Listen to the first sounds sent back from Mars

23 Feb 2021

NASA’s Perseverance rover landing on Mars. Image: NASA

Perseverance has transmitted the first audio recordings back to Earth from Mars, and NASA has made them publicly available.

Last week, NASA’s Perseverance rover successfully landed on Mars. It travelled 472m kilometres to arrive on the Red Planet, a journey that lasted 203 days. Since landing, Perseverance has beamed back images of its new surroundings to Earth and a microphone attached to the rover has provided the first ever audio recording from Mars.

The microphone didn’t capture usable data during the rover’s descent, NASA said, but the commercial off-the-shelf device survived the descent and obtained sounds from Mars’ Jezero Crater on Saturday (20 February).

NASA has now released the audio recorded by Perseverance through SoundCloud. Listeners can hear a breeze as well as mechanical sounds of the rover operating on the Martian surface.

“Imagine yourself sitting on the surface of Mars and listening to the surroundings,” Dave Gruel, the lead engineer for the rover’s camera and microphones, said in a press briefing yesterday (22 February). “It’s cool, really neat. Overwhelming, if you will.”

Gruel added that we can expect to hear more “really amazing sounds” from the planet’s surface.

Perseverance’s first panorama

NASA has also released the first panorama images and videos of Perseverance’s landing location. The space agency said that the rover is currently undergoing an extensive check of all its systems and instruments.

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“This video of Perseverance’s descent is the closest you can get to landing on Mars without putting on a pressure suit,” said Thomas Zurbuchen, NASA associate administrator for science.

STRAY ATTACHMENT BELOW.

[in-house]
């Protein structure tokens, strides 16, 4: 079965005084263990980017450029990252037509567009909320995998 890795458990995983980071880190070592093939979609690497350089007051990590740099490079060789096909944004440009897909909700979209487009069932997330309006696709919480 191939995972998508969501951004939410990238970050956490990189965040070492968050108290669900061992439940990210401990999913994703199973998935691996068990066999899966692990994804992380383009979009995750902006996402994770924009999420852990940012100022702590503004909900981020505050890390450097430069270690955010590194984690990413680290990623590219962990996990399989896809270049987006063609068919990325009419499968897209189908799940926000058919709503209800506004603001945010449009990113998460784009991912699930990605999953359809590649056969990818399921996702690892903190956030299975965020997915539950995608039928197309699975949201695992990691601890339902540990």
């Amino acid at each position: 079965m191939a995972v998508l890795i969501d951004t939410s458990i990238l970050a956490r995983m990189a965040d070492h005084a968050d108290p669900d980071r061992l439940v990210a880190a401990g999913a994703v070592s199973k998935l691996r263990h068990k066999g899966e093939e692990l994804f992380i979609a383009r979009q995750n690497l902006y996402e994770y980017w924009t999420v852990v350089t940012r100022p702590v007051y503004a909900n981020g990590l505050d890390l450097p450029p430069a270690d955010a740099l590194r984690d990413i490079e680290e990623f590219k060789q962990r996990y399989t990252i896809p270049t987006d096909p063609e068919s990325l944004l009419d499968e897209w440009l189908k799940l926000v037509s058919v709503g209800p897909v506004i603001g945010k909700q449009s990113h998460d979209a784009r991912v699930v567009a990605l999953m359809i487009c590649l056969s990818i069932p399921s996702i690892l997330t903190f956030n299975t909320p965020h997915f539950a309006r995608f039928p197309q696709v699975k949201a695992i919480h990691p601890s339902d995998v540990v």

“It should become mandatory viewing for young women and men who not only want to explore other worlds and build the spacecraft that will take them there, but also want to be part of the diverse teams achieving all the audacious goals in our future.”

The video begins after Perseverance entered the planet’s upper atmosphere at 12,500kph and captures the rover’s parachute deploying.

It also shows the heat shield dropping away after protecting Perseverance from scorching temperatures during its entry into the Mars atmosphere. The rover’a aluminium wheels eventually touch down on the planet’s surface at 2.6kph and the descent stage climbs and accelerates away in a pre-planned manoeuvre.

“For those who wonder how you land on Mars, or why it is so difficult, or how cool it would be to do so – you need look no further,” said Steve Jurczyk, NASA’s acting administrator.

“Perseverance is just getting started and already has provided some of the most iconic visuals in space exploration history. It reinforces the remarkable level of engineering and precision that is required to build and fly a vehicle to the Red Planet.”

So what’s next? In the coming days, Perseverance is set to take weather observations of Mars and a 360-degree panorama of Jezero will be transmitted. According to NASA, the panorama will “provide the highest-resolution look at the road ahead”.

Lisa Ardill was careers editor at Silicon Republic until June 2021

editorial@siliconrepublic.com